County officials across the Pine Belt are dealing with panic after dozens of bridges were ordered to be closed, immediately, due to safety concerns.
That order issued by Governor Phil Bryant Tuesday includes 23 bridges in Jones County, six bridges in Jasper County and six in Wayne County.
The Jones County Board of Supervisors held an emergency meeting Thursday morning to discuss the issue.
"People are reacting and they are doing what they have to do, but I don't think they considered in all of the factors that should be considered in such a drastic measure they are taking," said Board President Jerome Wyatt.
On Monday, April 9 Bryant signed a proclamation declaring a state of emergency and ordering the Mississippi Department of Transportation to immediately close 83 bridges due to safety concerns.
A new list was issued Wednesday, April 11 showing more bridges requiring closing, with 23 of those bridges being in Jones County.
"To me, there was no advanced warning," County Engineer Ronnie Clark told the board in Thursday's meeting. Clark called the order an "overreaction" and it appeared to stem from a concern over local inspectors approving local bridges, that may not be up to the now-federal standards.
Many of the bridges in Jones County were inspected in the last six months, that inventory is listed on the Mississippi Office of State Aid Road Construction's website.
"Here's the truth of the matter, once they alerted us about the bridge replacement program, or splicing, that's the program we decided to do because we could afford that," said Wyatt. "We immediately asked for the engineers that were going to do the inspection to tell us, to visit with us and tell us, that if we splice the timbers and did the replacement, would that be sufficient."
"There was cause for that, because that had been done and they rejected it. So why would you invest four million dollars is something that you don't know whether they are going to approve?" Wyatt said. "And matter of fact, if they close the bridge, the only way it can get reopen is those same inspectors saying its okay to reopen it."
The Jones county board received an email from MDOT saying crews will begin shutting down the bridges Monday, April 16 at 6 a.m. However, there is no schedule for which bridges will be shut down.
Wyatt said the board does have plans in place to maintain and upgrade bridges in the county, but the funding is not currently available.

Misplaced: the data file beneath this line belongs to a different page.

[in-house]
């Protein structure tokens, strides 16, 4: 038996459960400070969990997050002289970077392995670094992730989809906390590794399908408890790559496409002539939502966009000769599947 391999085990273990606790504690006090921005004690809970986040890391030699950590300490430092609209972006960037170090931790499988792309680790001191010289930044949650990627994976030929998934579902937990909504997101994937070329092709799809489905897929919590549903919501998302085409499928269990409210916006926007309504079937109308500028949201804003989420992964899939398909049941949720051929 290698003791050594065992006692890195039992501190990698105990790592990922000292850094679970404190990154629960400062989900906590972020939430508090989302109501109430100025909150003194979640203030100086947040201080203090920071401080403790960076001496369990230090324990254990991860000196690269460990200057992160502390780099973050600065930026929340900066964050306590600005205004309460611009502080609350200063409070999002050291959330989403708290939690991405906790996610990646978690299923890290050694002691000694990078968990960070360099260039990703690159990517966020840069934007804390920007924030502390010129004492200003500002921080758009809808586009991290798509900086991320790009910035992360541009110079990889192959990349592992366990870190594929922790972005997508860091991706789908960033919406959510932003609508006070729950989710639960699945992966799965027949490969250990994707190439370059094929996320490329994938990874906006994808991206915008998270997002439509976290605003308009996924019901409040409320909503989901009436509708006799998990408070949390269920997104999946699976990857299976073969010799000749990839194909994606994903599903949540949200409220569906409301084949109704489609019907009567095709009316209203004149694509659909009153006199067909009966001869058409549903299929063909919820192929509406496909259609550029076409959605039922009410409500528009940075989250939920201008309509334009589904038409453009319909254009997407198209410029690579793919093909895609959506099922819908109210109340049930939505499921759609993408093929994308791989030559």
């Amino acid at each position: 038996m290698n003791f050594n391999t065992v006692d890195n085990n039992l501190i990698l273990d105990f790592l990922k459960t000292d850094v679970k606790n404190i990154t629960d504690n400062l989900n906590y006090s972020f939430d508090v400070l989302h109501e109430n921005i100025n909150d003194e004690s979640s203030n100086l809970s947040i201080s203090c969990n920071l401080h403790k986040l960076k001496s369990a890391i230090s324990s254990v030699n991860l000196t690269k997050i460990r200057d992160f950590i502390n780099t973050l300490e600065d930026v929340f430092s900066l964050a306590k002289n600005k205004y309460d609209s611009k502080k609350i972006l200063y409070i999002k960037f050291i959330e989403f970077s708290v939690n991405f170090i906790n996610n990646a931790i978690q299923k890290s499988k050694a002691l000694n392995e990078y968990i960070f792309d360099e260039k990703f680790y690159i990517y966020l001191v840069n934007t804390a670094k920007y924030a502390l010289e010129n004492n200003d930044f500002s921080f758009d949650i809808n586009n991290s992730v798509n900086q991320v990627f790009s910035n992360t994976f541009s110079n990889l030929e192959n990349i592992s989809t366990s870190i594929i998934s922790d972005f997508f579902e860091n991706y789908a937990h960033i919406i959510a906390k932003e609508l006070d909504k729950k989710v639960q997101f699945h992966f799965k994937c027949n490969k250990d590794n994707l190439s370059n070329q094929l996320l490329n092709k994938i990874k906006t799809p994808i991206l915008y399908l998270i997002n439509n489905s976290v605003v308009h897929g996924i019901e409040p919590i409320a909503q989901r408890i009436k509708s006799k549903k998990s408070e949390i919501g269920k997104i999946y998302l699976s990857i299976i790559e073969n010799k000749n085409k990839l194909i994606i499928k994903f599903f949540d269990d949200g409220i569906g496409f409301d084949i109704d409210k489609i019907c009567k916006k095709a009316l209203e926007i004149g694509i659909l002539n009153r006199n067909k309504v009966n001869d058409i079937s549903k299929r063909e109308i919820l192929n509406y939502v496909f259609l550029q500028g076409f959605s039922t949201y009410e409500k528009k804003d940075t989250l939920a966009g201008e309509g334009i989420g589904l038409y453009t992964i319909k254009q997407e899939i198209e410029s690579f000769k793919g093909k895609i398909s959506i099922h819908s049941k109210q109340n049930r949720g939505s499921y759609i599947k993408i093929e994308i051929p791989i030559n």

"We do not have the resources to do the replacement program, we are only doing something to help stabilize and make sure we can carry the load that we said we can on the bridges.," said Wyatt. "Doing the work, that's not an overnight thing and they had to be programmed, let out for bids, we have to wait for the bids to come in to tell who got the project."
When asked if what the Governor ordered was fair, Wyatt said "sometimes life is not fair."
Fair or not, the focus is still on safety.
"Our number one priority is to protect our people. That has to be number one and safety covers both sides of this argument," said Jones County Sheriff Alex Hodge.
The sheriff said those blocked bridges will create a serious barricade in an emergency.
"It absolutely will be slowed down and what we know for a fact is seconds matter. From the time the phone rings, to the time we actually arrive, whether its a law enforcement of other emergency service workers, every second counts," said Hodge. "Our response times are already greater than they should be with out staffing levels are low as they are, and then having to go outside the path. It's very concerning and it should be."
The Jones County Schools Board of Transportation will have an emergency meeting on Friday, April 13 to discuss school bus routes that could be impacted from the bridge closures. Superintendent Tommy Parker said of the district's 130 routes, it's expected at least 41 will be impacted.
"Matter of fact, some kids are not going to be served because in order for the bus to go to the detour route, they have to start at 4 a.m.," said Wyatt. "That is unfair, unsafe, yeah, so there are a lot of considerations that are not being considered."
Wyatt said after the closures happen, it could be months, to years, to reopen.
"It's not in our control and we don't see it in the very near future," said Wyatt.